But when the latest poll was conducted, in May and June of this year, the unfavorable rating jumped to 60%, with 26% positive. (The remainder of 1,503 surveyed said they didn’t know or refused to answer.)
As before, Republicans were more likely than Democrats to be negative on China. But the magnitude of the decline was similar and coincides with Trump’s escalation of his trade fight with China over the last year, which has seen the president and administration officials complaining frequently about China’s large trade surplus, Chinese theft of intellectual property and other unfair economic practices.
China’s public image also has been hurt by reports of Beijing’s aggressive behavior in the South China Sea, harsh treatment of dissidents and minorities at home, and U.S. accusations that Chinese telecom giant Huawei poses a serious threat to American national security.
Also, there’s bipartisan backing in Congress and elsewhere for taking tougher action against Beijing as the limits of a more friendly engagement policy toward the Chinese government have become evident.
“What you see is Trump and most of the Democratic candidates echoing that broad support,” said Patrick Egan, a public opinion and American politics expert at New York University. If public attitudes toward China have soured, he said, it’s in part because of what’s called “one-sided information flows.”
“Trump has been very critical of China and you really haven’t heard any Democratic voices countering him on that,” Egan said. “They’ve countered him on what he’s doing and how he’s going about it, but they actually haven’t disagreed with the fundamental claim he’s making: that China has been an unfair player in the global economic space.”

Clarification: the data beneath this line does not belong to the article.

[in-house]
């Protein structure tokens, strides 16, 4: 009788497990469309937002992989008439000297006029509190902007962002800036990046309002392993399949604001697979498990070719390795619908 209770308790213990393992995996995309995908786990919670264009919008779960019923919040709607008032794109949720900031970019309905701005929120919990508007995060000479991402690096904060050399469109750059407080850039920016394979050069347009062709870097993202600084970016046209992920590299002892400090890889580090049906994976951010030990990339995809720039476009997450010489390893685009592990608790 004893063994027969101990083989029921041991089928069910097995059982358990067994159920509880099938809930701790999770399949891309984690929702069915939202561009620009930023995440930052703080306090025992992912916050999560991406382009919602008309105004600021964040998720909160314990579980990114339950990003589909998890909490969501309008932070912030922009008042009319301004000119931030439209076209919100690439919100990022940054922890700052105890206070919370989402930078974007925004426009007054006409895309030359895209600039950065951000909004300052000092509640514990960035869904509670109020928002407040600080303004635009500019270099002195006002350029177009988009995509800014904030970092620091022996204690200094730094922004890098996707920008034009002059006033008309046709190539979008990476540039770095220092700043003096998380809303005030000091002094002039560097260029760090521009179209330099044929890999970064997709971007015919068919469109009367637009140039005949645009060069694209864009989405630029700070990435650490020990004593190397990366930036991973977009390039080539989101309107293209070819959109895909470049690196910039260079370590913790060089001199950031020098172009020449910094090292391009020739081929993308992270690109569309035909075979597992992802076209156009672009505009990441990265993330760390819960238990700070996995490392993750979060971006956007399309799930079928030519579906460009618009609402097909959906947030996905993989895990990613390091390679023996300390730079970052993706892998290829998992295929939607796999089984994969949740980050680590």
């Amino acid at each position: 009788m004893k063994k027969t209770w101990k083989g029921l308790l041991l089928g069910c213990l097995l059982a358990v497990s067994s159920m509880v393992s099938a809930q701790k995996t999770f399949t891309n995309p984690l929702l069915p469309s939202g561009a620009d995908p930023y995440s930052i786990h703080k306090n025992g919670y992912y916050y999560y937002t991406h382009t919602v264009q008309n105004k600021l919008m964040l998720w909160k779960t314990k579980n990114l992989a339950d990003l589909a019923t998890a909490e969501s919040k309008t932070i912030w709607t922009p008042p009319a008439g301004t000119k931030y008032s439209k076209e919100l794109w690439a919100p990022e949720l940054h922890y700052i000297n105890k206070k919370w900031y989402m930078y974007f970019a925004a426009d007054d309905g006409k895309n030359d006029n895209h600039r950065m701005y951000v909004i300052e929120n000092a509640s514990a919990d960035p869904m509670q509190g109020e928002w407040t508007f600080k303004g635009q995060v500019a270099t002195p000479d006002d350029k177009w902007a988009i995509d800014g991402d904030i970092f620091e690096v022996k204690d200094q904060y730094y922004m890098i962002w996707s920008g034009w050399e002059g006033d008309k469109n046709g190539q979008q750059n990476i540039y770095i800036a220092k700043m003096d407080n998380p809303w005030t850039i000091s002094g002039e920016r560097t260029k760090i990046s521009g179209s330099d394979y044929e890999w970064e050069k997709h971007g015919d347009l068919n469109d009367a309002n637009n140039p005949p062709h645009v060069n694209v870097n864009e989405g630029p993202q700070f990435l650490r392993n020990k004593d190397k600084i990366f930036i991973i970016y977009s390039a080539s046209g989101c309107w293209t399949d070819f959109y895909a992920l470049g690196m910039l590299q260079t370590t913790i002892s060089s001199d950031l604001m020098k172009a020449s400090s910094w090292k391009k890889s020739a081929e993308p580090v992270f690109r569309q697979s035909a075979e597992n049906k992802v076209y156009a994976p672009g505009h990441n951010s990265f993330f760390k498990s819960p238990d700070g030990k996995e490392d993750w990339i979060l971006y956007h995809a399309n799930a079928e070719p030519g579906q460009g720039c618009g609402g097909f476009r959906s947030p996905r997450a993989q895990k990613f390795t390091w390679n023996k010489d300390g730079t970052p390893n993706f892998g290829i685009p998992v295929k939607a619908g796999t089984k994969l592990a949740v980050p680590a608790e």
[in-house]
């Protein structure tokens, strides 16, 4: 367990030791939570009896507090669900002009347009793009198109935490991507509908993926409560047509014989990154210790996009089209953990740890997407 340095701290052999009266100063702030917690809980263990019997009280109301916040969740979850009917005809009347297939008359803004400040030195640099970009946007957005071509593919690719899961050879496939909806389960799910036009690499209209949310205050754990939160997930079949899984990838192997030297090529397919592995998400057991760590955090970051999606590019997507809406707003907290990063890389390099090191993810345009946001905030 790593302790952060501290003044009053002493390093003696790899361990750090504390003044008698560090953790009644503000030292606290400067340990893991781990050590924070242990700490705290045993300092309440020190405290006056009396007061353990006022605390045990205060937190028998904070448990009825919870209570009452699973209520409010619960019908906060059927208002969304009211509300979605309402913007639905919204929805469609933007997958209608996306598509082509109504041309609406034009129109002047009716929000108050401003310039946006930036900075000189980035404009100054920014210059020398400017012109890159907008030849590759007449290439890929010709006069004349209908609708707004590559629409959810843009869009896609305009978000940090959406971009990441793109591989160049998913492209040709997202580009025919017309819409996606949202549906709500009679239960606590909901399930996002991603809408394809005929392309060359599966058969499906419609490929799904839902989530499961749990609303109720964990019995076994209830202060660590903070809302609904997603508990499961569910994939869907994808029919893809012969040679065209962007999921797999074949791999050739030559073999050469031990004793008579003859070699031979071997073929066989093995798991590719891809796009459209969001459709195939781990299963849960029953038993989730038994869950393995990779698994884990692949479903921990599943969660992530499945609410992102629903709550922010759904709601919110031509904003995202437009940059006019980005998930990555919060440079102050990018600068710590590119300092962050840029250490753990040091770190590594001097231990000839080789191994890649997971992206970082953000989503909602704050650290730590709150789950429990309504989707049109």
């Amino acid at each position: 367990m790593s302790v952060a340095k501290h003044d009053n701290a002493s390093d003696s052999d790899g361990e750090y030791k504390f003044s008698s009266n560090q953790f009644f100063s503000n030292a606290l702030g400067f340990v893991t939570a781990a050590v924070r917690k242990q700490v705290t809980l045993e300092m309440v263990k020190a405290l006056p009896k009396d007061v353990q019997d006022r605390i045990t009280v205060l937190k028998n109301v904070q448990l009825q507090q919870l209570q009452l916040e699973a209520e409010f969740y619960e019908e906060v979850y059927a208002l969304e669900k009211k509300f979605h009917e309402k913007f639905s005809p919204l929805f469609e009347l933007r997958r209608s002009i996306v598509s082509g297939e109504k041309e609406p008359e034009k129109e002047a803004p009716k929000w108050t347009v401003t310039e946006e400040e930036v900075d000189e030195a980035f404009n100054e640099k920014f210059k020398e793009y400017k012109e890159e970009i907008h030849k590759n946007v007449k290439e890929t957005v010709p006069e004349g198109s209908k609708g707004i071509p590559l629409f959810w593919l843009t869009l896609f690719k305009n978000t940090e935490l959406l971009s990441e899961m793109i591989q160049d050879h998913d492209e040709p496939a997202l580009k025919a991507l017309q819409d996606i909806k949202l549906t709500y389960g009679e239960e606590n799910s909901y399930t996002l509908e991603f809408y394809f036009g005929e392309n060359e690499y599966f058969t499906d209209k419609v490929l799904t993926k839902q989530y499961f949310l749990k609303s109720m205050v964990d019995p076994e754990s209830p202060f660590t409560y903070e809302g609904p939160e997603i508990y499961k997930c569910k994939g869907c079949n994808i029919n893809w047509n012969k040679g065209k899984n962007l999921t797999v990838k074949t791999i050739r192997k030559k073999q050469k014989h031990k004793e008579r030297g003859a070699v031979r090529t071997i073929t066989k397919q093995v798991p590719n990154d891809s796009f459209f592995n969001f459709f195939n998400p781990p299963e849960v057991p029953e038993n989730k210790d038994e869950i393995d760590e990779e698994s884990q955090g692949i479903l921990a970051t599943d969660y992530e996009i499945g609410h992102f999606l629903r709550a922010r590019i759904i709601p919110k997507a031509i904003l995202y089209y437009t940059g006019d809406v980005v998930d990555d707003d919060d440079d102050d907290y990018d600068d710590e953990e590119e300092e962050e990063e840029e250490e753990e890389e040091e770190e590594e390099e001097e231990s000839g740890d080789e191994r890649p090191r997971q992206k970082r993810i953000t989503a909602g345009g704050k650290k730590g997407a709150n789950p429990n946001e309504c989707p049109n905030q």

Egan and other analysts predict Trump will make China trade a top issue in the 2020 campaign, using it against any Democrat in particular who may appear to be wavering about hitting Beijing hard. But they say it’s unclear whether Trump will be able to seize the public’s growing concerns about China to his advantage.
Some Democratic candidates including Sen. Elizabeth Warren of Massachusetts have proposed even more restrictive trade policies, and many others have leveled criticisms against Trump that he is addressing the China problem in a haphazard way that endangers the U.S. economy and constituencies who have come to rely on Chinese imports, particularly farmers in the Midwest.
“It’ll be over what’s an effective strategy,” said William Reinsch, senior advisor at the Center for Strategic and International Studies in Washington. “Their main thing is his failure to build a coalition. It’s always better to deal with China with a lot people than just yourself.”
Republican pollster Whit Ayres said trade and trade agreements were significant factors for voters who switched from backing President Obama in 2012 to Trump in 2016, especially in the upper Midwest.
“He has certainly elevated the importance of the issue,” Ayres said of China. “Time will tell whether Americans support his proposed solutions.”